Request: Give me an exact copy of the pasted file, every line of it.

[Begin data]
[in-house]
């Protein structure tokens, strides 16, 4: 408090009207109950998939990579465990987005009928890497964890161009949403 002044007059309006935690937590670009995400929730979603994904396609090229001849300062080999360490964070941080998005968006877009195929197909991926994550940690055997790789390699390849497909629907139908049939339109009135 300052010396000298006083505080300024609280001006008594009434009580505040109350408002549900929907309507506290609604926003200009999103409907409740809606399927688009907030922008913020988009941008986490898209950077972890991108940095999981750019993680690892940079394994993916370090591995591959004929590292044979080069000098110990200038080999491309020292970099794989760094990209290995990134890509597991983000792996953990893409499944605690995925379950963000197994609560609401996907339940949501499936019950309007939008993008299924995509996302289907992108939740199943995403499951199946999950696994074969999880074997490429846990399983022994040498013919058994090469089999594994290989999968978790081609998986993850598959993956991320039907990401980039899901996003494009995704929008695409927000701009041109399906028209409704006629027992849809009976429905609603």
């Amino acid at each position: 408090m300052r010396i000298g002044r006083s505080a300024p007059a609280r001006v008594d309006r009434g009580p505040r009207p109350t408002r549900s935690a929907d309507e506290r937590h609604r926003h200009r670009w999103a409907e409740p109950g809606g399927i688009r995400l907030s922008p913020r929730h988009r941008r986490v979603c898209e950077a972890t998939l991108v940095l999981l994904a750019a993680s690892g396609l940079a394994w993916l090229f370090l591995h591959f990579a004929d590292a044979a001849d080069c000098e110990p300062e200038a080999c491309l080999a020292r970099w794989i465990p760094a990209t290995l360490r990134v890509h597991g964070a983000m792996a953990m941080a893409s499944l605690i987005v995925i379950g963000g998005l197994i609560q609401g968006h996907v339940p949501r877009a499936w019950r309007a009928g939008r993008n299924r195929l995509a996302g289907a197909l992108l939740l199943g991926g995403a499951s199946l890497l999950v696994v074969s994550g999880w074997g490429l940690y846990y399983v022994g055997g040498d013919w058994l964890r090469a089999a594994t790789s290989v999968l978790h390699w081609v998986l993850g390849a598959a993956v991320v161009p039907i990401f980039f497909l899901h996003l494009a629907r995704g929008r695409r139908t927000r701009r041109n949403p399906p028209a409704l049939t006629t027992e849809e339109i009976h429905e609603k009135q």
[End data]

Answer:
[in-house]
């Protein structure tokens, strides 16, 4: 408090009207109950998939990579465990987005009928890497964890161009949403 002044007059309006935690937590670009995400929730979603994904396609090229001849300062080999360490964070941080998005968006877009195929197909991926994550940690055997790789390699390849497909629907139908049939339109009135 300052010396000298006083505080300024609280001006008594009434009580505040109350408002549900929907309507506290609604926003200009999103409907409740809606399927688009907030922008913020988009941008986490898209950077972890991108940095999981750019993680690892940079394994993916370090591995591959004929590292044979080069000098110990200038080999491309020292970099794989760094990209290995990134890509597991983000792996953990893409499944605690995925379950963000197994609560609401996907339940949501499936019950309007939008993008299924995509996302289907992108939740199943995403499951199946999950696994074969999880074997490429846990399983022994040498013919058994090469089999594994290989999968978790081609998986993850598959993956991320039907990401980039899901996003494009995704929008695409927000701009041109399906028209409704006629027992849809009976429905609603």
């Amino acid at each position: 408090m300052r010396i000298g002044r006083s505080a300024p007059a609280r001006v008594d309006r009434g009580p505040r009207p109350t408002r549900s935690a929907d309507e506290r937590h609604r926003h200009r670009w999103a409907e409740p109950g809606g399927i688009r995400l907030s922008p913020r929730h988009r941008r986490v979603c898209e950077a972890t998939l991108v940095l999981l994904a750019a993680s690892g396609l940079a394994w993916l090229f370090l591995h591959f990579a004929d590292a044979a001849d080069c000098e110990p300062e200038a080999c491309l080999a020292r970099w794989i465990p760094a990209t290995l360490r990134v890509h597991g964070a983000m792996a953990m941080a893409s499944l605690i987005v995925i379950g963000g998005l197994i609560q609401g968006h996907v339940p949501r877009a499936w019950r309007a009928g939008r993008n299924r195929l995509a996302g289907a197909l992108l939740l199943g991926g995403a499951s199946l890497l999950v696994v074969s994550g999880w074997g490429l940690y846990y399983v022994g055997g040498d013919w058994l964890r090469a089999a594994t790789s290989v999968l978790h390699w081609v998986l993850g390849a598959a993956v991320v161009p039907i990401f980039f497909l899901h996003l494009a629907r995704g929008r695409r139908t927000r701009r041109n949403p399906p028209a409704l049939t006629t027992e849809e339109i009976h429905e609603k009135q």